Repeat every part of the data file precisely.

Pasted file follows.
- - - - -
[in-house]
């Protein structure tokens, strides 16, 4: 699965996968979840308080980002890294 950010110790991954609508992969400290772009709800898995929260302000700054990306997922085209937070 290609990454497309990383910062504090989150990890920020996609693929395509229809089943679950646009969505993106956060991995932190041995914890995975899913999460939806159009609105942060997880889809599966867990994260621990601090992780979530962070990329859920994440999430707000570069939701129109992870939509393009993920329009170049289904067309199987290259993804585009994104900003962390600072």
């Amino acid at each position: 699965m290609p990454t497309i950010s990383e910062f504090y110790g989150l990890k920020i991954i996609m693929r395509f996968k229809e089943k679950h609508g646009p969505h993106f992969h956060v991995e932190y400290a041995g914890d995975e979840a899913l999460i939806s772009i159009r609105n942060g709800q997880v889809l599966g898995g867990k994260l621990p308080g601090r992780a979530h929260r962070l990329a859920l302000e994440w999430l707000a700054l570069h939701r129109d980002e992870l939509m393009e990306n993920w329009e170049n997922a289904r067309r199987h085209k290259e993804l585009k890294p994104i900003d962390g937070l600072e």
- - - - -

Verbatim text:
[in-house]
């Protein structure tokens, strides 16, 4: 699965996968979840308080980002890294 950010110790991954609508992969400290772009709800898995929260302000700054990306997922085209937070 290609990454497309990383910062504090989150990890920020996609693929395509229809089943679950646009969505993106956060991995932190041995914890995975899913999460939806159009609105942060997880889809599966867990994260621990601090992780979530962070990329859920994440999430707000570069939701129109992870939509393009993920329009170049289904067309199987290259993804585009994104900003962390600072």
């Amino acid at each position: 699965m290609p990454t497309i950010s990383e910062f504090y110790g989150l990890k920020i991954i996609m693929r395509f996968k229809e089943k679950h609508g646009p969505h993106f992969h956060v991995e932190y400290a041995g914890d995975e979840a899913l999460i939806s772009i159009r609105n942060g709800q997880v889809l599966g898995g867990k994260l621990p308080g601090r992780a979530h929260r962070l990329a859920l302000e994440w999430l707000a700054l570069h939701r129109d980002e992870l939509m393009e990306n993920w329009e170049n997922a289904r067309r199987h085209k290259e993804l585009k890294p994104i900003d962390g937070l600072e």